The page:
Victorian Flower Motifs
Their Symbolism & Hidden Messages
Learn Their Symbolism & Hidden Messages
Samplers throughout history have been a method of recording information, learning about stitch technique and recording patterns. But samplers are also decorative art, and by the 17th century, English stitchers were incorporating subtly shaded colors with the embellishment of silk and metallic threads into their samplers, as well as combining small designs of flowers and animals.
As sampler making moved into the schools in the late 17th and 18th centuries, design styles continued to change. Alphabets and verses were added, along with pictorial elements such as architectural motifs, landscapes and large potted plants. In addition, 18th-century English “needle painting” pictures began with a series of arcadian scenes and exotic flowers and animals, and became widely popular.
Many women sought methods of covert communication and expression through their needlework of floral designs. Needlework provided the means of artistic expression, creating an avenue through which to communicate what otherwise could not be said. For example: A woman might apply her needle to a difficult lilac pattern as a meditation on humility, or she might work through a marigold-pansy theme as a way to come to grips with thoughts on grief.
The language of flowers, or floriography, is a means of clandestine communication through the use or arrangement of flowers. Interest in floriography soared in Victorian England. Gifts of blooms, plants and specific floral arrangements were used to send a coded message to the recipient, allowing the sender to express feelings which could not be spoken aloud in Victorian society. Armed with flower dictionar- ies, Victorians often exchanged small “talking bouquets” called nosegays or tussie-mussies which could be worn or carried as a fashion accessory.
The first dictionary of floriography appeared in 1819 when Madame Louise Cortambert, writing under the pen name Charlotte de Latour, wrote Le
Langage des Fleurs, or The Language of Flowers. This publication was the first to include an A–Z list of flowers and their assigned symbolic meaning, listing them according to the season and month of their blooming.
One of the most familiar of the language-of-flowers books is George Routleadge & Sons’ edition, which was illustrated by Kate Greenway. First published in 1884, it continues to be reprinted to this day.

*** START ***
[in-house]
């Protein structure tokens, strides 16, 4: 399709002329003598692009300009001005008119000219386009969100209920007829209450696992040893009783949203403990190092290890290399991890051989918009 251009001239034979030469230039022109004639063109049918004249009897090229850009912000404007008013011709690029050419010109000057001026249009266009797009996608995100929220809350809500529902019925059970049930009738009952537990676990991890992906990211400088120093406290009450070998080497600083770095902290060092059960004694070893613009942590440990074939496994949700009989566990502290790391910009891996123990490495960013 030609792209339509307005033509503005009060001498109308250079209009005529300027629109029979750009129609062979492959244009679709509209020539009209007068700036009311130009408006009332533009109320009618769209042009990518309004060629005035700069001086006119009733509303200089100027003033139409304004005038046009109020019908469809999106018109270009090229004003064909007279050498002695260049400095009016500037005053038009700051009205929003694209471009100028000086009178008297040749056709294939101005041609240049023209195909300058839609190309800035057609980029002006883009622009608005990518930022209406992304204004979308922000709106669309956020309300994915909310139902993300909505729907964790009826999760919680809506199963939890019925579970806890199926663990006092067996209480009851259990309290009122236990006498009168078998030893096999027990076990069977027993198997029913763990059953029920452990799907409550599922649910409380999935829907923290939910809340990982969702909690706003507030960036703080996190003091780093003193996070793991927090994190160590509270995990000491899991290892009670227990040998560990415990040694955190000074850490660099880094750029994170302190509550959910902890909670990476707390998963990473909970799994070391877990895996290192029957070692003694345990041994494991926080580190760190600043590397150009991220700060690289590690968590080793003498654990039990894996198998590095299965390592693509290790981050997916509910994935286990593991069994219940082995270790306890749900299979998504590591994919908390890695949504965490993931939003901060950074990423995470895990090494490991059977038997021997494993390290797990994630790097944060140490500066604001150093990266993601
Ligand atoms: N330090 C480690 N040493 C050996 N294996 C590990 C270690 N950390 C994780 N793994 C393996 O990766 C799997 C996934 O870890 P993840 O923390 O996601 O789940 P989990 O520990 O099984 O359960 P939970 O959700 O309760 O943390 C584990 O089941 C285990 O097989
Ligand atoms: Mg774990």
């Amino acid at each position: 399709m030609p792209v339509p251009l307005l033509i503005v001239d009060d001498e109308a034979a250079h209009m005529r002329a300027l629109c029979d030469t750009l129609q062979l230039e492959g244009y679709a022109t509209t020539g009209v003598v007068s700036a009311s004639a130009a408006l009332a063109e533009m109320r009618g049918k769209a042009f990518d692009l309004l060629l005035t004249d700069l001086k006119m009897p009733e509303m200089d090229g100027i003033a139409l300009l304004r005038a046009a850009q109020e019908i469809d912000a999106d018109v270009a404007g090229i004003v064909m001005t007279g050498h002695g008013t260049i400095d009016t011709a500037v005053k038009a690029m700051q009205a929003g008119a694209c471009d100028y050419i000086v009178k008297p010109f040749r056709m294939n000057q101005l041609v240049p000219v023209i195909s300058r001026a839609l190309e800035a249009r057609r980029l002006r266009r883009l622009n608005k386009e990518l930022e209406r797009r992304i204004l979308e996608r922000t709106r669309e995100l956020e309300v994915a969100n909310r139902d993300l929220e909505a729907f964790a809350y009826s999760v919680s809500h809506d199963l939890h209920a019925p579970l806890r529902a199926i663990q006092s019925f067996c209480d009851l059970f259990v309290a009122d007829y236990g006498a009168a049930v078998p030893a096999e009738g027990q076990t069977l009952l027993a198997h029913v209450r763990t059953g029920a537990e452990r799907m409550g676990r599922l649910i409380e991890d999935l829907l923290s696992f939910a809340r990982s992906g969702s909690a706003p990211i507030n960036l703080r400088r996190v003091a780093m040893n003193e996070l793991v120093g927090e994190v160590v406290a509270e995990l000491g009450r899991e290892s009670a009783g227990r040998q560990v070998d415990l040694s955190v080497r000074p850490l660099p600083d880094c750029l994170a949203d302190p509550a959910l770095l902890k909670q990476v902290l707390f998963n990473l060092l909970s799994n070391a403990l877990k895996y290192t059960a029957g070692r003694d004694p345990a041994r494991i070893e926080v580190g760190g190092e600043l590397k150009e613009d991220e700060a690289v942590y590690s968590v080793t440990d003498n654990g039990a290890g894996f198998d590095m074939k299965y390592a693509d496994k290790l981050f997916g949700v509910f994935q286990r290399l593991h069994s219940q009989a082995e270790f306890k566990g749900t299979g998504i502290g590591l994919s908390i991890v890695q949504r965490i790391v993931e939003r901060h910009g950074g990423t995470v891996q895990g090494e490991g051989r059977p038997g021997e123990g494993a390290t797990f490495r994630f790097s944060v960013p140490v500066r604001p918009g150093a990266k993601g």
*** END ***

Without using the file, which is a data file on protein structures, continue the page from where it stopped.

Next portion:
Flowers chosen for their symbolic meanings began to appear in numerous forms of needlework. For example, lily of the valley was considered the flower of the evening, symbolizing a “return to happiness.” An orange blossom was of symbolic importance in Victorian society, representing marriage, fertility and eternal love. It was frequently used in bridal costumes in that era. The
Ladies Treasury, Vol. 32 (October 1880) states “A spray of orange blossom can adorn upon a dress or as a wreath in the hair.”
Queen Victoria wore a wreath of orange blossoms over her veil for her own wedding in 1840. As a present for their sixth wedding anniversary, Albert gave Victoria a wreath of white porcelain orange blossoms with gold leaves on a braided black velvet band with silk ribbon ties at the back. The wreath included four oranges made from green enamel, representing the four children they had at the time. Queen Victoria loved the gift, writing in her diary that “it was such a lovely wreath and such a dear kind thought of Albert’s.” The queen wore pieces of the parure (a matched set of jewelry or ornaments) for all their wedding anniversaries until Albert’s death in 1861. It was never to be worn by anyone else after her death, and the pieces currently reside in the Royal Collection solely for display.
The Margaret Moffat 1896 Sampler (see photo at right) embodies the traditional interest and love of flowers, having the typical sampler embellishments of alphabet, sequential numbers and floral motifs. Flowers are a symbol of femininity, and deft hands that worked silent needles brought out the best of inspired young women and their decorative art. Margaret’s use of vibrantly colored silks imbues a joy of botany and flowers. Originally stitched in silk threads from Northern England, Margaret had the means to access fine materials.
Flowers in needlework were popular and prolific for their overall aesthetic and design appeal, as well as for society’s knowledge of their symbolic meanings. From British royalty to the forest and gardens of Northern England, young women of the Victorian era embraced the language of flowers for their own handwork and for the quiet coded message they wished to convey with their chosen floral textile designs.
Whether recipient or sender, the expression of feelings can be heard through the silent meaning of each chosen floret and bloom.